Objective. The role of serum cholesterol and triglycerides in carotid artery atherosclerosis is controversial. We measured carotid artery intima-media thickness (IMT), a marker of atherosclerosis in subjects younger than 55 years of age with a 6-fold range of serum cholesterol levels (3.93-25.03 mmol/L) and a 200-fold range of triglyceride levels (0.36-75.97 mmol/L). Methods. Eighty-six patients with increased serum lipid values and 30 subjects with normal lipid values were included. Serum lipids were measured after an overnight fast. High-resolution sonographic investigations of the carotid arteries of all patients were videotaped. Intima-media thickness was measured offline at 1-mm increments in the distal 10-mm segments of both common carotid arteries by a reader blinded to patient characteristics. First, IMT was compared among groups defined by their cholesterol and triglyceride levels with the use of traditional cutoff values. Next, all subjects were pooled, and general regression analysis was performed to identify significant predictors of IMT with age, body mass index, lipid values, sex, diabetes, hypertension, and smoking status as independent variables. Results. Intima-media thickness was larger in patient groups with high cholesterol levels (ie, the hypercholesterolemic and combined hyperlipidemic groups) than in the control, borderline, and isolated hypertriglyceridemic groups (P < .01). In the general multiple regression model, IMT correlated positively with total cholesterol level (β = 0.343; P = .002) and age (β = 0.3; P = .006) but not with triglyceride level. Conclusions. Both the group comparisons and the general regression analysis of the pooled data suggest that hypercholesterolemia has an important role in early onset IMT changes in the common carotid artery, whereas hypertriglyceridemia does not have an appreciable role.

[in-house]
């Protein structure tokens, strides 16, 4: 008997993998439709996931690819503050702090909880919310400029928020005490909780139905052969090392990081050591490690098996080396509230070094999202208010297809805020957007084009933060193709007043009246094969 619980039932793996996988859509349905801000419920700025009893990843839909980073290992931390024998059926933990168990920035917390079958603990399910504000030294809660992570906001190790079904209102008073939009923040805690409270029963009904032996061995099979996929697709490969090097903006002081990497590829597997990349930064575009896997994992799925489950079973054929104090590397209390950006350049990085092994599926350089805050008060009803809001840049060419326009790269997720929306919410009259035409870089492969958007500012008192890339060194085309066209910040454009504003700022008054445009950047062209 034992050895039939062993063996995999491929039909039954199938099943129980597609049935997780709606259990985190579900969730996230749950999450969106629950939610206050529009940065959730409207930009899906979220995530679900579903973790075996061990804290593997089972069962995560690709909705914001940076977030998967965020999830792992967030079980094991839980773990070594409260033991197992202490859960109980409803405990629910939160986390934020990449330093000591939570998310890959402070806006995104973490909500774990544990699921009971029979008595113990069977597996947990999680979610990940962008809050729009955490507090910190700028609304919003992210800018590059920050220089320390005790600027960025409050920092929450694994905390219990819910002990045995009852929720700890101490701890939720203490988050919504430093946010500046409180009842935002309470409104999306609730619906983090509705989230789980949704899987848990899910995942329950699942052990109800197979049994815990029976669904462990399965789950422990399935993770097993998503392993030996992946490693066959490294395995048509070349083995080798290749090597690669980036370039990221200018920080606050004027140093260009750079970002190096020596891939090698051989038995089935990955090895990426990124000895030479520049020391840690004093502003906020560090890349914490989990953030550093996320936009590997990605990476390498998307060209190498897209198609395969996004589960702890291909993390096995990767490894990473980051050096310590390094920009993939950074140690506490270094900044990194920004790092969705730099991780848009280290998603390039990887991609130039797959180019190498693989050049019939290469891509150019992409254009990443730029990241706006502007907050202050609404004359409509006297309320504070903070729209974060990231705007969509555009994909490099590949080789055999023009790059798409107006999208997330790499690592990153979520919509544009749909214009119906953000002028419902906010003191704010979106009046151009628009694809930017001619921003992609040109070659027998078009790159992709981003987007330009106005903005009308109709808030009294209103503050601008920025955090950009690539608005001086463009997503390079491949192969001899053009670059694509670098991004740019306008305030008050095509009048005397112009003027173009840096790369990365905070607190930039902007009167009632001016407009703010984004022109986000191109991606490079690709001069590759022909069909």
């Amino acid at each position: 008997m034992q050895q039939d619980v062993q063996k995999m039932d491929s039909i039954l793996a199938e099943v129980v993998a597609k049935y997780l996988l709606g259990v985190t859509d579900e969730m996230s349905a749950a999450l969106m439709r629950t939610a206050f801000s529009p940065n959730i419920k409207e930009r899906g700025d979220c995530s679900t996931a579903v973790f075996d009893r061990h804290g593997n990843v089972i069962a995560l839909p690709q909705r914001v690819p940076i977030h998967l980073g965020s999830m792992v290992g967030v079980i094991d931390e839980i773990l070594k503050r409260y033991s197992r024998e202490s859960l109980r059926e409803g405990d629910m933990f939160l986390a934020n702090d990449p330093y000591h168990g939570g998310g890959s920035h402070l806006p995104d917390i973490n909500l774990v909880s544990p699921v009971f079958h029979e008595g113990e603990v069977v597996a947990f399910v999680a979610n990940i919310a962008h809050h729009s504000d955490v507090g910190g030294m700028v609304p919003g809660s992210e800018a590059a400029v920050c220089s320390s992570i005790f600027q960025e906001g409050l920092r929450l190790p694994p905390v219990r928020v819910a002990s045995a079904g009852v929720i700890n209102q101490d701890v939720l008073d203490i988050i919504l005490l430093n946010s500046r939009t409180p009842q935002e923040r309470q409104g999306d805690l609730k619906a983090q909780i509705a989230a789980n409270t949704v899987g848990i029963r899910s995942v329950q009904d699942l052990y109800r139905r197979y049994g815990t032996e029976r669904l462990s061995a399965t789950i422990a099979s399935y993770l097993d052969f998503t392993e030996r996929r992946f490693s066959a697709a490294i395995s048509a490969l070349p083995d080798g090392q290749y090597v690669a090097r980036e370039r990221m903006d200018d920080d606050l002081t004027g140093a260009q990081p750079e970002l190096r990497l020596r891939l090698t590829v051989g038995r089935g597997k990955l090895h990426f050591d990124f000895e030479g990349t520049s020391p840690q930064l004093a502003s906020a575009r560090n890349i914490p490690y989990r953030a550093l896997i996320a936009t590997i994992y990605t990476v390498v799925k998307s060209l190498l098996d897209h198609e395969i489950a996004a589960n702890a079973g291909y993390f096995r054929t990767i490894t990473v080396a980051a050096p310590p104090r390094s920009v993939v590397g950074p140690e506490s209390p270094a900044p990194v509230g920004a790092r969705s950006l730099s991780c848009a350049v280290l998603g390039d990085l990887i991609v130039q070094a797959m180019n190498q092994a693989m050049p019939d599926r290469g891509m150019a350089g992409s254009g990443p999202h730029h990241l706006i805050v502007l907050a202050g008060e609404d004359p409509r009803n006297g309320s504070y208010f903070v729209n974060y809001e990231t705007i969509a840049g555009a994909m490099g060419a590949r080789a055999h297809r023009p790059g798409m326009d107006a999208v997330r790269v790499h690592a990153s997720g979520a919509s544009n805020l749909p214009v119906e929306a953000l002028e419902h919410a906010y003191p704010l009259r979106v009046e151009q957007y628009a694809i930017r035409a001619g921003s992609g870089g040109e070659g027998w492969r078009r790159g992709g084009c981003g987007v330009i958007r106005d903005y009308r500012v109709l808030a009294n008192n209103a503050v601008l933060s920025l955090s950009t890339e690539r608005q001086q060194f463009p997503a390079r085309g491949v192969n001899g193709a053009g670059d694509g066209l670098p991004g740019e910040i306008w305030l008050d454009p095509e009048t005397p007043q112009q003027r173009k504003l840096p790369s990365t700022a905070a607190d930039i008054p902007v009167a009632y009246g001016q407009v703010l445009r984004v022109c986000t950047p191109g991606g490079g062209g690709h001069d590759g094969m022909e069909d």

- Intima-media thickness
ASJC Scopus subject areas
- Radiological and Ultrasound Technology
- Radiology Nuclear Medicine and imaging